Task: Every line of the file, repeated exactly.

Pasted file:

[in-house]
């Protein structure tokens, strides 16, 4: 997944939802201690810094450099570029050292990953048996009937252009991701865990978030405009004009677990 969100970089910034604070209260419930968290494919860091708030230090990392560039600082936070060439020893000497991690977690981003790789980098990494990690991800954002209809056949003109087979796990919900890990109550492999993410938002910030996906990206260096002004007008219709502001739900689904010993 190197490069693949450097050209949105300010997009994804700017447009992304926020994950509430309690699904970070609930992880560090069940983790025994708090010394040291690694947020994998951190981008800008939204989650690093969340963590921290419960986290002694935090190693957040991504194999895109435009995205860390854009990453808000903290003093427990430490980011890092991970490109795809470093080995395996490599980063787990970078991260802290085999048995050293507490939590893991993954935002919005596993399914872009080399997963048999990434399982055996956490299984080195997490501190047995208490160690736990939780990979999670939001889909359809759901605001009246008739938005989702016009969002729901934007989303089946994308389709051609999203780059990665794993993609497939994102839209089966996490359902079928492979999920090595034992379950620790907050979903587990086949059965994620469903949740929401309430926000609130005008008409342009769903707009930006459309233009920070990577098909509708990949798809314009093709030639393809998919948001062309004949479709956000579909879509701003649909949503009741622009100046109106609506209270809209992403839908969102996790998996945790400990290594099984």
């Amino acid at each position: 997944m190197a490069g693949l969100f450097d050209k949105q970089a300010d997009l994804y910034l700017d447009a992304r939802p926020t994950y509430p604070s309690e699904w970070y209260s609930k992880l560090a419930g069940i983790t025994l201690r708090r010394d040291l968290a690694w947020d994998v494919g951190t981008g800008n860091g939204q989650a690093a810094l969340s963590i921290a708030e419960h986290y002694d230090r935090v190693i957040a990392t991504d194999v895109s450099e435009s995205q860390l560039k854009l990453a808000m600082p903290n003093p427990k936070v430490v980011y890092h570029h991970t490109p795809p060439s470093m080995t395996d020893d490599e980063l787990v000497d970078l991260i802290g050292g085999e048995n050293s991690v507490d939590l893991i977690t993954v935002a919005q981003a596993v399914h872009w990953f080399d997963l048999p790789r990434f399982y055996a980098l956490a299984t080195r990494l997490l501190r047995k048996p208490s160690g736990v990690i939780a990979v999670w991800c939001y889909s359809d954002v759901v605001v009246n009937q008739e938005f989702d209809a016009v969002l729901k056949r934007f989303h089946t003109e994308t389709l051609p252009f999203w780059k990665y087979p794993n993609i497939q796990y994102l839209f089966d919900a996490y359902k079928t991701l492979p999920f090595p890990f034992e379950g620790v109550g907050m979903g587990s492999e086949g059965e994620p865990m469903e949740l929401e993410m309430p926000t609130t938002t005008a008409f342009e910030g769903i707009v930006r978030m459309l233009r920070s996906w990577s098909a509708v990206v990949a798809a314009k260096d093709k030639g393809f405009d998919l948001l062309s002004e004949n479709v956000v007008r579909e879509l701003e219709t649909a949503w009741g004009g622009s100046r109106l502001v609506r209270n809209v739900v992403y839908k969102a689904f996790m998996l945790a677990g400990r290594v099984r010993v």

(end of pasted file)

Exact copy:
[in-house]
């Protein structure tokens, strides 16, 4: 997944939802201690810094450099570029050292990953048996009937252009991701865990978030405009004009677990 969100970089910034604070209260419930968290494919860091708030230090990392560039600082936070060439020893000497991690977690981003790789980098990494990690991800954002209809056949003109087979796990919900890990109550492999993410938002910030996906990206260096002004007008219709502001739900689904010993 190197490069693949450097050209949105300010997009994804700017447009992304926020994950509430309690699904970070609930992880560090069940983790025994708090010394040291690694947020994998951190981008800008939204989650690093969340963590921290419960986290002694935090190693957040991504194999895109435009995205860390854009990453808000903290003093427990430490980011890092991970490109795809470093080995395996490599980063787990970078991260802290085999048995050293507490939590893991993954935002919005596993399914872009080399997963048999990434399982055996956490299984080195997490501190047995208490160690736990939780990979999670939001889909359809759901605001009246008739938005989702016009969002729901934007989303089946994308389709051609999203780059990665794993993609497939994102839209089966996490359902079928492979999920090595034992379950620790907050979903587990086949059965994620469903949740929401309430926000609130005008008409342009769903707009930006459309233009920070990577098909509708990949798809314009093709030639393809998919948001062309004949479709956000579909879509701003649909949503009741622009100046109106609506209270809209992403839908969102996790998996945790400990290594099984």
């Amino acid at each position: 997944m190197a490069g693949l969100f450097d050209k949105q970089a300010d997009l994804y910034l700017d447009a992304r939802p926020t994950y509430p604070s309690e699904w970070y209260s609930k992880l560090a419930g069940i983790t025994l201690r708090r010394d040291l968290a690694w947020d994998v494919g951190t981008g800008n860091g939204q989650a690093a810094l969340s963590i921290a708030e419960h986290y002694d230090r935090v190693i957040a990392t991504d194999v895109s450099e435009s995205q860390l560039k854009l990453a808000m600082p903290n003093p427990k936070v430490v980011y890092h570029h991970t490109p795809p060439s470093m080995t395996d020893d490599e980063l787990v000497d970078l991260i802290g050292g085999e048995n050293s991690v507490d939590l893991i977690t993954v935002a919005q981003a596993v399914h872009w990953f080399d997963l048999p790789r990434f399982y055996a980098l956490a299984t080195r990494l997490l501190r047995k048996p208490s160690g736990v990690i939780a990979v999670w991800c939001y889909s359809d954002v759901v605001v009246n009937q008739e938005f989702d209809a016009v969002l729901k056949r934007f989303h089946t003109e994308t389709l051609p252009f999203w780059k990665y087979p794993n993609i497939q796990y994102l839209f089966d919900a996490y359902k079928t991701l492979p999920f090595p890990f034992e379950g620790v109550g907050m979903g587990s492999e086949g059965e994620p865990m469903e949740l929401e993410m309430p926000t609130t938002t005008a008409f342009e910030g769903i707009v930006r978030m459309l233009r920070s996906w990577s098909a509708v990206v990949a798809a314009k260096d093709k030639g393809f405009d998919l948001l062309s002004e004949n479709v956000v007008r579909e879509l701003e219709t649909a949503w009741g004009g622009s100046r109106l502001v609506r209270n809209v739900v992403y839908k969102a689904f996790m998996l945790a677990g400990r290594v099984r010993v």